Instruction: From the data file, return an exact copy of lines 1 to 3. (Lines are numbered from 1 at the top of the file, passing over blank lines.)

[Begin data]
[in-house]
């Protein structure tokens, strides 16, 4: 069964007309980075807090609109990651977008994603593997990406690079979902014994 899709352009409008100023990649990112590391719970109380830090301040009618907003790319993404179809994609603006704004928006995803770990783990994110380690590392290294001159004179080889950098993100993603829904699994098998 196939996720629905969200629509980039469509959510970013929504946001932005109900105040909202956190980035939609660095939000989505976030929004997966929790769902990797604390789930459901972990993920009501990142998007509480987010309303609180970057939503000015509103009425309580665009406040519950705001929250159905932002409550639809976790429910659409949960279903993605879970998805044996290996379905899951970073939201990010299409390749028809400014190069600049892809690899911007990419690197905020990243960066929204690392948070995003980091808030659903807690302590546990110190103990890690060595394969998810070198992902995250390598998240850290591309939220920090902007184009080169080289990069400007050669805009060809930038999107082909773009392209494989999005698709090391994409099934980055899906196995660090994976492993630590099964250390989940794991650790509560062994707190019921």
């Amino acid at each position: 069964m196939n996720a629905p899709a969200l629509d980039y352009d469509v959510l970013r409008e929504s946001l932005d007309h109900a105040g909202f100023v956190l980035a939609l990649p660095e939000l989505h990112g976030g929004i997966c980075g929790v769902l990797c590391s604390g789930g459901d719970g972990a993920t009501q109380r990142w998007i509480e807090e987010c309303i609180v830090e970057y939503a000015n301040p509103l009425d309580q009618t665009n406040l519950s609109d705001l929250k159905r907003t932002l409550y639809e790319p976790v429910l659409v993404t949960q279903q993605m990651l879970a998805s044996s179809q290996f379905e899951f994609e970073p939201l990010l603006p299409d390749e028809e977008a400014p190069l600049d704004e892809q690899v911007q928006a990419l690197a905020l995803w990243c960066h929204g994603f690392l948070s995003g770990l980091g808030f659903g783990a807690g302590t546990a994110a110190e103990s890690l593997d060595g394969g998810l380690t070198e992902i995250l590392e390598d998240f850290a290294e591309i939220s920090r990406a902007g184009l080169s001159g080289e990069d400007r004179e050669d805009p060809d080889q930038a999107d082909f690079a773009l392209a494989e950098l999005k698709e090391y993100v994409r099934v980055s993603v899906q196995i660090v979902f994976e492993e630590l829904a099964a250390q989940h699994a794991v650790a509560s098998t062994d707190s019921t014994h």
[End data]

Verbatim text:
[in-house]
């Protein structure tokens, strides 16, 4: 069964007309980075807090609109990651977008994603593997990406690079979902014994 899709352009409008100023990649990112590391719970109380830090301040009618907003790319993404179809994609603006704004928006995803770990783990994110380690590392290294001159004179080889950098993100993603829904699994098998 196939996720629905969200629509980039469509959510970013929504946001932005109900105040909202956190980035939609660095939000989505976030929004997966929790769902990797604390789930459901972990993920009501990142998007509480987010309303609180970057939503000015509103009425309580665009406040519950705001929250159905932002409550639809976790429910659409949960279903993605879970998805044996290996379905899951970073939201990010299409390749028809400014190069600049892809690899911007990419690197905020990243960066929204690392948070995003980091808030659903807690302590546990110190103990890690060595394969998810070198992902995250390598998240850290591309939220920090902007184009080169080289990069400007050669805009060809930038999107082909773009392209494989999005698709090391994409099934980055899906196995660090994976492993630590099964250390989940794991650790509560062994707190019921």
């Amino acid at each position: 069964m196939n996720a629905p899709a969200l629509d980039y352009d469509v959510l970013r409008e929504s946001l932005d007309h109900a105040g909202f100023v956190l980035a939609l990649p660095e939000l989505h990112g976030g929004i997966c980075g929790v769902l990797c590391s604390g789930g459901d719970g972990a993920t009501q109380r990142w998007i509480e807090e987010c309303i609180v830090e970057y939503a000015n301040p509103l009425d309580q009618t665009n406040l519950s609109d705001l929250k159905r907003t932002l409550y639809e790319p976790v429910l659409v993404t949960q279903q993605m990651l879970a998805s044996s179809q290996f379905e899951f994609e970073p939201l990010l603006p299409d390749e028809e977008a400014p190069l600049d704004e892809q690899v911007q928006a990419l690197a905020l995803w990243c960066h929204g994603f690392l948070s995003g770990l980091g808030f659903g783990a807690g302590t546990a994110a110190e103990s890690l593997d060595g394969g998810l380690t070198e992902i995250l590392e390598d998240f850290a290294e591309i939220s920090r990406a902007g184009l080169s001159g080289e990069d400007r004179e050669d805009p060809d080889q930038a999107d082909f690079a773009l392209a494989e950098l999005k698709e090391y993100v994409r099934v980055s993603v899906q196995i660090v979902f994976e492993e630590l829904a099964a250390q989940h699994a794991v650790a509560s098998t062994d707190s019921t014994h």